Monday, February 22, 2010

WPA and PWA projects in Hopkinsville, KY

How some Depression-era projects were funded

Recently, I read some grumbling on the Hoptown Hall about a couple of grants that supposedly are approved for Hopkinsville. Some citizens are unhappy about the amount of local matching money that will be required to construct a foot bridge over Little River and a public restroom along our future rails-to-trails project.

These are Federal "stimulus" grants (I think, could be wrong), so I wondered how the 50/50 ratio of Federal to local funding compared to the Depression-era projects of the W.P.A., P.W.A., etc. that were completed around Hopkinsville.

In the Google News Archives, I found a Kentucky New Era article from January 1, 1937. It lists many public projects underway and in planning. The article states that the mayor intended the improvement of Seventh Street "from city limit to city limit" (U.S. Route 68) to be financed entirely with federal funds.  Other projects mentioned in the article include:

→ Sewer system and disposal plant improvements
Total cost: $405,000 / Federal funding: $182,454

→ High school auditorium with seating capacity of 900; Virginia Street School auditorium and four classrooms
Total cost: $55,000 / Federal funding: 45%

→ New bridge on North Main; street improvements on North Main; street improvements on South Main from 1st to 9th Street (downtown area)
Total cost: $79,000 / Federal and state funding: $70,900

→ War Memorial Drive built in Riverside Cemetery
Total cost: $2000 / Federal funding: $1800

→ Ninth Street Bridge
Total cost: $26,000 / Federal funding: $22,000

The article also listed some WPA projects that were approved, though not yet begun. No breakdown is given of the origin of the funds, but it's interesting (as a resident of the area) to see what the projects were.

Completion of Walnut Street from the bridge to the Twenty-first Street intersection; and Tenth Street from Walnut to Campbell; Virginia Street from Sixth Street to Twenty-fourth Street; Main Street from Ninth to Alumni Avenue; Canton Street from Fifteenth Street to city Limits; Jessup Avenue from Seventh Street to city limits; Fourteenth Street from Main to Walnut; construction of a stone building at Ninth and Belmont Streets as a permanent home for the Red Cross with the total cost $3450; painting, roofing and general repair work on the Public Library, total cost of $2886; on Fire Station, total cost $1809; on jail-workhouse, total cost $921. (Source: "Many Have Work on City Projects", Kentucky New Era, January 1, 1937)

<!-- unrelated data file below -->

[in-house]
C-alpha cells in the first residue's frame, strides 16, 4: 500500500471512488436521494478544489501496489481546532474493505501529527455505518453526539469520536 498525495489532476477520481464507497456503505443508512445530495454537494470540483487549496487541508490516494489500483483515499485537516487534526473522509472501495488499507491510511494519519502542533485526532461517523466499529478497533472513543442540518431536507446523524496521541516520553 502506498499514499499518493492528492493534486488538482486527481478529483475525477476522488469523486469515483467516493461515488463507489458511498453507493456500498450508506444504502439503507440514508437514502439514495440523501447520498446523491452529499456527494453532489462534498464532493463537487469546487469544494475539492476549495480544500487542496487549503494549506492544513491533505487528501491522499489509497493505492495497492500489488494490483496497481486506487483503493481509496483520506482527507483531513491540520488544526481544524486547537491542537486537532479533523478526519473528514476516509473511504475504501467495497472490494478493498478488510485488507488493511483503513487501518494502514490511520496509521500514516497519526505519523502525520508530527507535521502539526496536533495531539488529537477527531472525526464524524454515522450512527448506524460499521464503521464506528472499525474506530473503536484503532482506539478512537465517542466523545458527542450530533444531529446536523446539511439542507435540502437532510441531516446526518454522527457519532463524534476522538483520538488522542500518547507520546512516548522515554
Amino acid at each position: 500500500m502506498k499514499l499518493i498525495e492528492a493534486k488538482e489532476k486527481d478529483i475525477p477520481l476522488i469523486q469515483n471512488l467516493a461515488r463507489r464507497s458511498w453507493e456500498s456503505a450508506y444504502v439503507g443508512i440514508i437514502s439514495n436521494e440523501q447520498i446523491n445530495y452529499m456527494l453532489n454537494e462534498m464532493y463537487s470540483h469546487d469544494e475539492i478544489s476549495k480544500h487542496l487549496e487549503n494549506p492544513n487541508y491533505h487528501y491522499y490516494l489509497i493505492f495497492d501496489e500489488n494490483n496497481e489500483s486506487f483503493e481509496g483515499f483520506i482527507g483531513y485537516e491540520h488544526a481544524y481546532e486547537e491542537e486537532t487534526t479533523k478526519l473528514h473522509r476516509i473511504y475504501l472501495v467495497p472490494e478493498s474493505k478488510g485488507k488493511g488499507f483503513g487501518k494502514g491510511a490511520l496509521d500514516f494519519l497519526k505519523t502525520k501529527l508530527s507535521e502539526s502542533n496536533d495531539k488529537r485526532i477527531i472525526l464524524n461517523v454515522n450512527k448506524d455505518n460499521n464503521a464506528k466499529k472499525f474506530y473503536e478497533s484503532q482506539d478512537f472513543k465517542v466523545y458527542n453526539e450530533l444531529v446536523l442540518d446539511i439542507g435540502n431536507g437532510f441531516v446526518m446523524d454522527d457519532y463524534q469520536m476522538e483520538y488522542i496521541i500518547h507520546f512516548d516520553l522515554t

Some of Hopkinsville's residents contributed directly to street work as well as contributing through taxes. In March 1938, the Kentucky New Era reported that residents of Virginia Street would pay 87¢ per foot for the curbing and guttering along their property fronts, as part of the street improvement project. The total cost to the city for the paving was expected to be $12,000-$15,000.

In April 1938, local officials announced that the Virginia Street project had exhausted current city funds for street-building. Main Street residents would pay considerably more for their curbing and guttering than the Virginia Street residents had paid -- if the project ever came to be.

The citizens of Hopkinsville in 1937 couldn't rant on an internet forum, but I'll bet the street-building projects were discussed thoroughly in every public forum of their day.


At right: South Main Street in Hopkinsville, today. Looking north toward the intersection of 9th and Main.


RunAwayImagination said...

It's also instructive to consider the value of those infrastructure investments in today's dollars. According to a table publised by Oregon State University (, the sewer system that cost $405K in 1937 would cost over $6 million today, and the high school auditorium that cost $55K in 1937 would cost about $821K today.

Genevieve said...

That's very interesting, RunAway. Thanks for looking that up.

John Ruberry said...

Quite a bit of CCC, Civilian Conservation Corps, work was done near me. A swamp was transformed into the Skokie Lagoons, some limestone picnic shelters were built as well.

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